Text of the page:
The beanstalk is a space elevator, built by the CDF, connecting Earth and the CDF space station. The space elevator, officially built to transport colonists and CDF recruits to space, displayed the CDF's power and technological prowess. To Earth's inhabitants, the space elevator defied physics and was extremely impractical. Henry hypothesized that the entire concept of the Beanstalk was taken from another alien species. In real life, John Scalzi notes that the feasibility and practical application of a space elevator is speculative.[6]

        Modified bodies and consciousness transfer

        In the early days of human colonization it became clear that human soldiers were not cut out for fighting the endless hordes of alien aggressors. The spirit was willing, but the flesh was found wanting. Humans were not strong enough, tough enough or fast enough to compete with the countless xeno breeds that desired the eradication of the human race. Humanity was saved by two technologies: the ability to grow an engineered human body to maturity in a few months and the ability to transfer a consciousness from an old body to the new one (provided that the brains are identical). This tech is the foundation of the Colonial Defense Force, allowing them to recruit senior citizens from Earth and transfer their minds to new super-soldier bodies. The most noticeable features of the engineered bodies include chlorophyll enhanced dermis for energy absorption, the above-mentioned brainpal, and yellow eyes that appear like a cat's eyes for enhanced vision.


        The Colonial Defense Forces use nanotechnology in almost every aspect of their military operations. Combat armor is made from interlinked nanobots, medical nanobots perform surgeries and help to regrow limbs, and the very blood of the CDF soldier has been replaced by a nanotech solution called "smartblood" that does everything that blood can do, only better (such as holding one's breath for over six minutes), and a few things that blood can't do (like explode on command). The primary infantry weapon, the MP-35 or "empee", assembles its ammunition on demand from a block of raw materials (with six types of ammo: rifle, shot, grenade, missile, flamethrower and microwave beam), and can use its ammunition block for self-repair.

        Alien species


        The Consu are a fierce, technologically advanced, and strongly religious alien race. They believe in helping deserving races reach "Ungkat", a state of perfection for a whole race.[7][8] The Consu are the most advanced alien race presented in the Old Man's War.[8] Their home system is surrounded by a Dyson sphere, which harnesses all the energy output of its local sun, a dwarf star, to make it impenetrable to the weapons and technology of every other known species. The Consu possess technology so advanced that even the CDF is unable to reverse-engineer or even fully understand it, such as tachyon detectors. Despite being the most technologically advanced out of all the alien races presented in the novel, in any conflict the Consu will scale their weapons technology to that of their opponent in order to keep the battle fair.[9] Unlike other alien species, the Consu do not fight for territory, but for religious motives, believing that any aliens killed by Consu warriors are thereby guaranteed another place in the cycle of creation. The Consu rarely meet with outsiders and any individual that does is inevitably a criminal or other undesirable. Following the meeting, the Consu is killed and its atoms shot into a black hole so that they can't defile any other Consu.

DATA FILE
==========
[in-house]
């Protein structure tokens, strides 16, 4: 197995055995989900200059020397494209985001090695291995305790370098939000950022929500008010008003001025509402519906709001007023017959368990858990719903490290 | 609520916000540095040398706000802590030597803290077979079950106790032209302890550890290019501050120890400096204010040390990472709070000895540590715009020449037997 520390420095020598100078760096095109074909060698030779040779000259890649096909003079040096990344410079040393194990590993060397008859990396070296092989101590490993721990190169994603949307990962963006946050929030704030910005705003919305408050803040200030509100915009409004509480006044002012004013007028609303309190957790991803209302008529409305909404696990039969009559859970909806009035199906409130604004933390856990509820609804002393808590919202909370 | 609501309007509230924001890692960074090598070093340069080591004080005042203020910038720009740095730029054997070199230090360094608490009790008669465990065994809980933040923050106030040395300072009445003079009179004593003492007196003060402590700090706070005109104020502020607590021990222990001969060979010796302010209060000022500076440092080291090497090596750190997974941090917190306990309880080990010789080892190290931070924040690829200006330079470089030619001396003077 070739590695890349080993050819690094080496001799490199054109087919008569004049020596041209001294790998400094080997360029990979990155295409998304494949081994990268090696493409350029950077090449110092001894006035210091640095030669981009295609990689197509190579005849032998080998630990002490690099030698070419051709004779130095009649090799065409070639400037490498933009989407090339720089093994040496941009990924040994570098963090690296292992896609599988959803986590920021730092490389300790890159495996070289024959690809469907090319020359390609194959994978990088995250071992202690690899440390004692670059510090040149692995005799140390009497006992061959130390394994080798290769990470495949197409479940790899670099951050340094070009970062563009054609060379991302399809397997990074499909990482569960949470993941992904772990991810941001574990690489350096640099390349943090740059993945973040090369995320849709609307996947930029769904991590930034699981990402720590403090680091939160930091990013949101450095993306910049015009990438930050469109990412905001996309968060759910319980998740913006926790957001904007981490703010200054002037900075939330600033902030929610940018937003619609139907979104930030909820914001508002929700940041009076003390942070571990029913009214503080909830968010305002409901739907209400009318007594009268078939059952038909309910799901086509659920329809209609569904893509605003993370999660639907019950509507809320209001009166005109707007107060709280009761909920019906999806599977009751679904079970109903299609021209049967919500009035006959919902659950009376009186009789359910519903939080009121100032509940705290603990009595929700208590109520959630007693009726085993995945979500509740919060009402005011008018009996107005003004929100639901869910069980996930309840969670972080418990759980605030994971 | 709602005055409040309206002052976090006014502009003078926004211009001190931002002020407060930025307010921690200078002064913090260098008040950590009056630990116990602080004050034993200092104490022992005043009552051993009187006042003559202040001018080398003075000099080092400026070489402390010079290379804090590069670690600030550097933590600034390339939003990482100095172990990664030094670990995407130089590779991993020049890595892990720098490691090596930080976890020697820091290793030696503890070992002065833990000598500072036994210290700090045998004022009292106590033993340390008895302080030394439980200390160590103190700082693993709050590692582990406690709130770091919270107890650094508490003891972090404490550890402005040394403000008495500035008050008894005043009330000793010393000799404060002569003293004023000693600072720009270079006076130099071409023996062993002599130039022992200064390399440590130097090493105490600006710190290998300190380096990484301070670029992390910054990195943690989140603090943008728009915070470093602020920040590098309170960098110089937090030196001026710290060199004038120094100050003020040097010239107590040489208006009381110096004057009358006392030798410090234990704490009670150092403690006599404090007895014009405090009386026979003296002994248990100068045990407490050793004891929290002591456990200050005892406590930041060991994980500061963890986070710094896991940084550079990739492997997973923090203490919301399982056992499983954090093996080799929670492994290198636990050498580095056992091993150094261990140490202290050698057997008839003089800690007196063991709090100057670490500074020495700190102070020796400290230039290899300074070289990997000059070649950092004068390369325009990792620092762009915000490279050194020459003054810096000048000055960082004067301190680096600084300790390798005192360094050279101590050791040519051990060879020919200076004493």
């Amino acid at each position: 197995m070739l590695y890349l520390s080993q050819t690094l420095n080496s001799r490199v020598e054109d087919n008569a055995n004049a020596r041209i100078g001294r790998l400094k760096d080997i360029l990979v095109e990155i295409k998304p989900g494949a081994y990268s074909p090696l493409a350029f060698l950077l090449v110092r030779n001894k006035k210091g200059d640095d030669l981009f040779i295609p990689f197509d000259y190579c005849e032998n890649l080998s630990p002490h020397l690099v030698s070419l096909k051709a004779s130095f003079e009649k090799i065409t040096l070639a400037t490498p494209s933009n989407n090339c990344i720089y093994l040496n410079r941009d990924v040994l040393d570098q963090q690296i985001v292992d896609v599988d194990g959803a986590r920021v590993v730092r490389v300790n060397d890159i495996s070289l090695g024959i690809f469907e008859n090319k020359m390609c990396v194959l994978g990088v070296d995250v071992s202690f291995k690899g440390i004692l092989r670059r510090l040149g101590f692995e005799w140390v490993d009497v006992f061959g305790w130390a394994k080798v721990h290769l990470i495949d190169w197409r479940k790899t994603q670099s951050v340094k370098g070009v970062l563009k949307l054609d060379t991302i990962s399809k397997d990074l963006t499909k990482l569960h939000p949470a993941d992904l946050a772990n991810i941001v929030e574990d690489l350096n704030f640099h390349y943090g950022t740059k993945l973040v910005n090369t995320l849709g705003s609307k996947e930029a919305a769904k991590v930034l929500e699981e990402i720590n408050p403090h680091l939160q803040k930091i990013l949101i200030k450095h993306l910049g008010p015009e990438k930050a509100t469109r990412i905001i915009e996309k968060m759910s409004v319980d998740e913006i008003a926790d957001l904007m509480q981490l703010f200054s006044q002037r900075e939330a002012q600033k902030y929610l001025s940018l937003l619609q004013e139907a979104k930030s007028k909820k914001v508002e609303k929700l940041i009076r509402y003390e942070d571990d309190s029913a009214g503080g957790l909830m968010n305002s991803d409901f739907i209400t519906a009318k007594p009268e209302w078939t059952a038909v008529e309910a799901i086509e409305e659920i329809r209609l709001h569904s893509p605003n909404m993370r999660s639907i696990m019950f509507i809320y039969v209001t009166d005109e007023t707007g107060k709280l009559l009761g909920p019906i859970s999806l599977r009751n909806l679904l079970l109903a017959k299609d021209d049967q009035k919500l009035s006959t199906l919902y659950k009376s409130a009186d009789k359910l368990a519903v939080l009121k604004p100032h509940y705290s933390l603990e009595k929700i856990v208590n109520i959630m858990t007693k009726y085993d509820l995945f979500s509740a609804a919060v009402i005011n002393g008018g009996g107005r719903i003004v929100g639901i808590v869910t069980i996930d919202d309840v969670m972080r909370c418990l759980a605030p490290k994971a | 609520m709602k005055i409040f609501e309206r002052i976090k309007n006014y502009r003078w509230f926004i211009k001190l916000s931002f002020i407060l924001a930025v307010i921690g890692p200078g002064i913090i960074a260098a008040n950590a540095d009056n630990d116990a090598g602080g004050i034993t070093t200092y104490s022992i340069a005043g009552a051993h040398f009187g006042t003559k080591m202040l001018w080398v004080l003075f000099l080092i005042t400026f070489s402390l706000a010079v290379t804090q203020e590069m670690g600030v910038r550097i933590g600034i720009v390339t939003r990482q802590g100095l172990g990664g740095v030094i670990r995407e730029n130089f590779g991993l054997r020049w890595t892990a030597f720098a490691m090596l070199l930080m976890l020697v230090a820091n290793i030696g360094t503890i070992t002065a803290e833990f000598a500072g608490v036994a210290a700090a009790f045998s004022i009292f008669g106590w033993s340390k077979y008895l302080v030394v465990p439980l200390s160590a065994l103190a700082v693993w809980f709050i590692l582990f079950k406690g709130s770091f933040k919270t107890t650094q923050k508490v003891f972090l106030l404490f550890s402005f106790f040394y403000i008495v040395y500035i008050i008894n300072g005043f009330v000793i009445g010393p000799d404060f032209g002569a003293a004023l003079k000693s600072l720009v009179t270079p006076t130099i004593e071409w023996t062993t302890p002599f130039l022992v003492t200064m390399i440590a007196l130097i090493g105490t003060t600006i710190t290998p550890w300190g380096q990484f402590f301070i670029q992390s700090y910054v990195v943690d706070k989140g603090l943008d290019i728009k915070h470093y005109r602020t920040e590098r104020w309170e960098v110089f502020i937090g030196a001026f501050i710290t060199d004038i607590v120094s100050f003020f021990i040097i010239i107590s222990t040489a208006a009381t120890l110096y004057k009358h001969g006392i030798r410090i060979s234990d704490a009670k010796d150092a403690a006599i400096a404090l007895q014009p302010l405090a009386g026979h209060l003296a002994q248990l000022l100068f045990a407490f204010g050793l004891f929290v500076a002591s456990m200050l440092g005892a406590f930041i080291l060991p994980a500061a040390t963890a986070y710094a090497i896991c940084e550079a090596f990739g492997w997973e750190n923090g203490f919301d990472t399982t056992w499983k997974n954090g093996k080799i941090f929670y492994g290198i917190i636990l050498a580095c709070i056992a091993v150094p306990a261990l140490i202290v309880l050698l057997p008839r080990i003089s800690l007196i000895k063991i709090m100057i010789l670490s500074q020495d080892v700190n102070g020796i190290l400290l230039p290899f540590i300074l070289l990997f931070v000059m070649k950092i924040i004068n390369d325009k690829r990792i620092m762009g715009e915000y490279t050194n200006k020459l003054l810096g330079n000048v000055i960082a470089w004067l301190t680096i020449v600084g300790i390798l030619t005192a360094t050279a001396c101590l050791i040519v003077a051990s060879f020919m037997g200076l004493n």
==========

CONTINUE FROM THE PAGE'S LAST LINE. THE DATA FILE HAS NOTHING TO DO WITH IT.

The Covandu are a liliputian species, the tallest only measuring an inch, but otherwise very similar to humans. Their aggression in colonizing planets is similar to humans' as well, sometimes causing conflict. One human colony was taken over by Covandu when it was abandoned due to a virus (which did not affect the Covandu). After developing a vaccine, humans returned to take it back by force.

        They are gifted in the arts, specifically poetry and drama.[10]


        The Rraey are a species described in Old Man's War as being considerably less advanced than the CDF. They consider humans as a part of a "balanced breakfast" and are even known to have celebrity chefs showing how to best butcher a human. They became a serious problem for the CDF after acquiring technology from the Consu to predict the trajectory of a vessel's skip drives, a feat that was previously considered impossible. The only physical description of them is a mention that they have a head and limbs and "muscular bird-like legs".[11] They developed a craving for humans, going as far as creating many dishes for different parts of the body. They are a few decades behind the CDF in terms of technology and weaponry, but nonetheless, still considered a threat to the CDF. The skip drive detection device given to them by the Consu enabled them to wipe out an entire fleet of CDF ships without any casualties to their own.


        The Whaidians are an alien species that have an appearance similar to that of a "cross between black bear and a large flying squirrel." Their home consists of small planets that are linked together. They are artistically gifted and are nearly as technologically advanced as the CDF. For this reason they are targeted by the CDF and their spaceport is completely destroyed by a fleet of CDF ships. [12]